On coping with writer’s block (or the lies we tell ourselves along the way)


I haven’t written in a very long time.

I joined a creative writing class a while ago to help me through my ‘writer’s block’ — can you call yourself a writer if you don’t write? — and I managed to produce a total of 500 words over the entire four-week course. One of the suggestions from my fellow writers was to write about why I don’t write, which I’ve been thinking a lot about recently.

In my professional life, I have been a public relations consultant, a journalist and now, an editor. Words play a big part in all of these professions, but using words professionally can also sound their death knell (which is why journalists and copywriters in England are often referred to as hacks, and why I struggled during the creative writing course to indulge in the sheer poetry and playfulness of language).

Ultimately, I call myself a writer because it’s all I’ve ever wanted to be. My love of writing and books has imprinted itself on every aspect of my life, from a natural affinity for bookshops and libraries to the deep and immediate connection I feel with other writers, my tendency to navigate the world verbally rather than visually, and the nagging sense that I am failing in something vital when I don’t write.

If you believe, as I do, that everyone has something to offer the world, then this is mine. But my body of work as a writer at this point in time is pitiful — there’s no other word for it. I’ve journaled, of course — though not regularly enough — and my computer is littered with pieces I’ve started and never finished: scraps of reviews, features, ideas for stories/blogs that never materialized.

I’ve joined and started my own writing groups, online and real world, and I’ve probably read every article on how to get writing or why we procrastinate you can imagine. I even dumped my trusty Samsung PC and invested in a gorgeous MacBook Air a couple of years ago so I could lug my computer to cafes more easily and write more. And I still haven’t mastered the art of writing consistently. Or writing at all.

This is what I’ve learned along the way.

1. Writing is hard

Ok — it’s not hard in the way that trying to pay your bills is when you’re broke, or working for a pittance, or dealing with a terminal disease, or any of the other terrible things that happen in life. But it’s hard because, if it’s going to be any good, at some point or another, you’ll be digging deep inside yourself for inspiration.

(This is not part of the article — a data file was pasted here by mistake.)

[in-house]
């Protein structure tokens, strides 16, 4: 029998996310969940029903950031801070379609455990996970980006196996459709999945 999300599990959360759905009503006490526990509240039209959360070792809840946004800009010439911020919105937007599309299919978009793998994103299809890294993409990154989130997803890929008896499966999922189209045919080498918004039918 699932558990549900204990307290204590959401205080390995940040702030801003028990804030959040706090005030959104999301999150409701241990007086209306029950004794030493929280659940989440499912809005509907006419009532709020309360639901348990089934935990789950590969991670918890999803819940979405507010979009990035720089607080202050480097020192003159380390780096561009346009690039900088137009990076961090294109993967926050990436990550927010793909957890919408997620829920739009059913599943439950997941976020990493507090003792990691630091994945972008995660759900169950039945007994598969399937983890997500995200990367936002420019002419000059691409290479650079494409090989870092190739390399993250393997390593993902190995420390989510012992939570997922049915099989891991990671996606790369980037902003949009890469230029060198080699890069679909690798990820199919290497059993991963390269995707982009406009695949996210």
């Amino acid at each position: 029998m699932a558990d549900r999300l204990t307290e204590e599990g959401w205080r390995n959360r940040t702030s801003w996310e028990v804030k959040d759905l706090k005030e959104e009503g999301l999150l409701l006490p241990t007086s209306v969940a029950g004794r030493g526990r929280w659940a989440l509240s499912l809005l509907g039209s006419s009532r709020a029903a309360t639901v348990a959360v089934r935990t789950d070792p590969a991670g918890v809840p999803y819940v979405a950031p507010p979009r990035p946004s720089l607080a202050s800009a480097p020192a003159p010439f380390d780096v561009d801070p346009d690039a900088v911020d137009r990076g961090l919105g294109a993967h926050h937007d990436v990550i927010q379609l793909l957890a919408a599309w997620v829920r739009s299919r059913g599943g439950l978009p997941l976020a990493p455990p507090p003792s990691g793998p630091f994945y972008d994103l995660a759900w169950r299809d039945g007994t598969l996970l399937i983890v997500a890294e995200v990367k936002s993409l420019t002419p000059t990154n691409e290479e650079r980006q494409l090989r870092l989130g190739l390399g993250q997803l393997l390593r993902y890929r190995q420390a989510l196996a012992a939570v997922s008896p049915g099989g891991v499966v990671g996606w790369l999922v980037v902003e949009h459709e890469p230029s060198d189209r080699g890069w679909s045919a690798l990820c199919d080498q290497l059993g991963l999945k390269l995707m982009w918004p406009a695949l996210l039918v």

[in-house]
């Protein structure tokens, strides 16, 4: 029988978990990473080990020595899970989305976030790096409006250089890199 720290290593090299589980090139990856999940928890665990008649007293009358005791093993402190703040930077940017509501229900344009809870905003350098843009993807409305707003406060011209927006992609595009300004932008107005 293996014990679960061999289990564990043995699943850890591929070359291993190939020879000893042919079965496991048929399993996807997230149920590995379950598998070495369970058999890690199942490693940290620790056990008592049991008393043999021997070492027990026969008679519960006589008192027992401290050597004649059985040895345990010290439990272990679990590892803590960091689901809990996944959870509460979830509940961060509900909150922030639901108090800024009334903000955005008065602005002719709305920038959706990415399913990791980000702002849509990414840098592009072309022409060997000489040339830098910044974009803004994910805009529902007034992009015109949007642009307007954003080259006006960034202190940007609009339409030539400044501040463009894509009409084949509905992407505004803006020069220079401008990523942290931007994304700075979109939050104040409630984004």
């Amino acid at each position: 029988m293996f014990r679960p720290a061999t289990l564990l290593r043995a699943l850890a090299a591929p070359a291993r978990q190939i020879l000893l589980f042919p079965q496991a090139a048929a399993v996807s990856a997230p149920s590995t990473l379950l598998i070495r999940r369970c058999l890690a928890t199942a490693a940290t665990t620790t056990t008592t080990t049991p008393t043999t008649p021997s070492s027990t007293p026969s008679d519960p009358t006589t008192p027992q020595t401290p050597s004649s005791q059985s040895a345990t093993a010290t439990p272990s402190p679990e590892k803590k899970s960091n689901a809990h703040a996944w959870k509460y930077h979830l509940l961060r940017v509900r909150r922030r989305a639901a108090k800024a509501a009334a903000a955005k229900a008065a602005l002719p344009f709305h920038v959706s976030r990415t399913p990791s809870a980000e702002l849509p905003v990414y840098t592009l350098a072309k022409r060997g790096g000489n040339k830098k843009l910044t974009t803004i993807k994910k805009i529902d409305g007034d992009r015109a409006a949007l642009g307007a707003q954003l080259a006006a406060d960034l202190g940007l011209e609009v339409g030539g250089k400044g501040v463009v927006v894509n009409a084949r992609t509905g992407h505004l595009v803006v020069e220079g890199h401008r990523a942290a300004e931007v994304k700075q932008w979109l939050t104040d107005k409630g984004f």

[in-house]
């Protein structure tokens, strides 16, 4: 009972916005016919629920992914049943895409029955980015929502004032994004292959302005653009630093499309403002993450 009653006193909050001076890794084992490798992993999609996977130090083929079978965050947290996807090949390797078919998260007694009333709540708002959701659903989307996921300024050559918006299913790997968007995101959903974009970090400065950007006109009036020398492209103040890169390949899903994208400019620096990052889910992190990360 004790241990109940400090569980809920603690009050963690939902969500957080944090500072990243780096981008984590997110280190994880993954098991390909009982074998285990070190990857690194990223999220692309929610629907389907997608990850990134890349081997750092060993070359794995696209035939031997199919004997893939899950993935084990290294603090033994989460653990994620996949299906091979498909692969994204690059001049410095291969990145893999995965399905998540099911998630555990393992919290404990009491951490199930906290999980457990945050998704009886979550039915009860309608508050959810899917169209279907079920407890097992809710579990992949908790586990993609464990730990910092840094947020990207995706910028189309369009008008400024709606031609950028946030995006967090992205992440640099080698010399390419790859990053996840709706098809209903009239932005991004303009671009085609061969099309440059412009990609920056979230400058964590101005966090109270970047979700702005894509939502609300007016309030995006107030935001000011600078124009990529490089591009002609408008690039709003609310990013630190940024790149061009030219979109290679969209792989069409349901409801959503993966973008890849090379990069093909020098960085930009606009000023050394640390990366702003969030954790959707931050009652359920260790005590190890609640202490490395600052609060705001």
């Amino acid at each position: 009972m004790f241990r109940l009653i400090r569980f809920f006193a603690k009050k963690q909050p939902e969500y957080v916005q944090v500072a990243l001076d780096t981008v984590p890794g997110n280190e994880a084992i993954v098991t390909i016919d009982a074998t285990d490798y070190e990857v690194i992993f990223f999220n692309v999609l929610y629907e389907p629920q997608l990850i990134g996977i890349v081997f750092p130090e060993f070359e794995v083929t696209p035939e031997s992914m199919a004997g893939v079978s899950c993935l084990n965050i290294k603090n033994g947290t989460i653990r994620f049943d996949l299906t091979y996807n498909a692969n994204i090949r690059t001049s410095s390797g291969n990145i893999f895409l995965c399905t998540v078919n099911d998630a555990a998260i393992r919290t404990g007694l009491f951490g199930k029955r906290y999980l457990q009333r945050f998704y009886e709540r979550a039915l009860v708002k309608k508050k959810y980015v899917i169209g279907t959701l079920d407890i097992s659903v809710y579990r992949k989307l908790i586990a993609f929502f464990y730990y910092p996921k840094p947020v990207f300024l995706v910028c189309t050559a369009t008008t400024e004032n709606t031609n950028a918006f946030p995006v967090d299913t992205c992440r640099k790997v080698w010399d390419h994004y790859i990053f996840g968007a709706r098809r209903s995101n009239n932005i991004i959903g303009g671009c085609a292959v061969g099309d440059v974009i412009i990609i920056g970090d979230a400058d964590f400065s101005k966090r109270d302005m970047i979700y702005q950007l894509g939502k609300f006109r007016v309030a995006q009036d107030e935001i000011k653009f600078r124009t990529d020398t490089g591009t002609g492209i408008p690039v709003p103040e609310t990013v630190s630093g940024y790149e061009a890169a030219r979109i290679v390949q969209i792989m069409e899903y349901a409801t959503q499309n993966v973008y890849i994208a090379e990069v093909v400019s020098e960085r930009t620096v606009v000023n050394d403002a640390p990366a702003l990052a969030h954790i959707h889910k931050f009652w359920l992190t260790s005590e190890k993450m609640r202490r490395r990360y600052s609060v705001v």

You’ll be foraging for scraps and ideas, and sometimes you’ll be venturing into the darkness — into shadowy places in the recesses of your mind or heart that you’ve kept locked away for a reason. It takes courage to do that — which is why, I think, so much great art springs from misery. When you’re already at the bottom, there’s nowhere else to go but up.

2. Writing is extra hard when you’re a perfectionist

Perfectionism is crippling, and something that’s particularly crippling, I think, for the female of the species. I don’t want to stray into the reasons for that but I do remember being struck at my first newspaper by how much quicker my male colleagues produced copy. For me, it often feels more like giving birth. Every word has to be just right and the structure and cadence have to be perfect too, which can make writing both tedious and exhausting — and very, very slow.

3. You’re baring your soul

Especially if you’re writing a personal blog but this applies all round. I still remember the anxiety I felt when my first byline appeared as a journalist. Suddenly, thousands of people were going to be reading something that I wrote (and if I was lucky and reasonably good at what I did, hadn’t been butchered by a sub having a bad day).

The best analogy I can use is that I felt strangely naked. This was actually for a local newspaper and the best riposte — then and now — to anyone getting precious about their copy is the old British adage: “Today’s news is tomorrow’s fish ‘n chips paper.”

Though in our digital age, what you write is out there pretty much forever. That’s a helluva load to bear at times.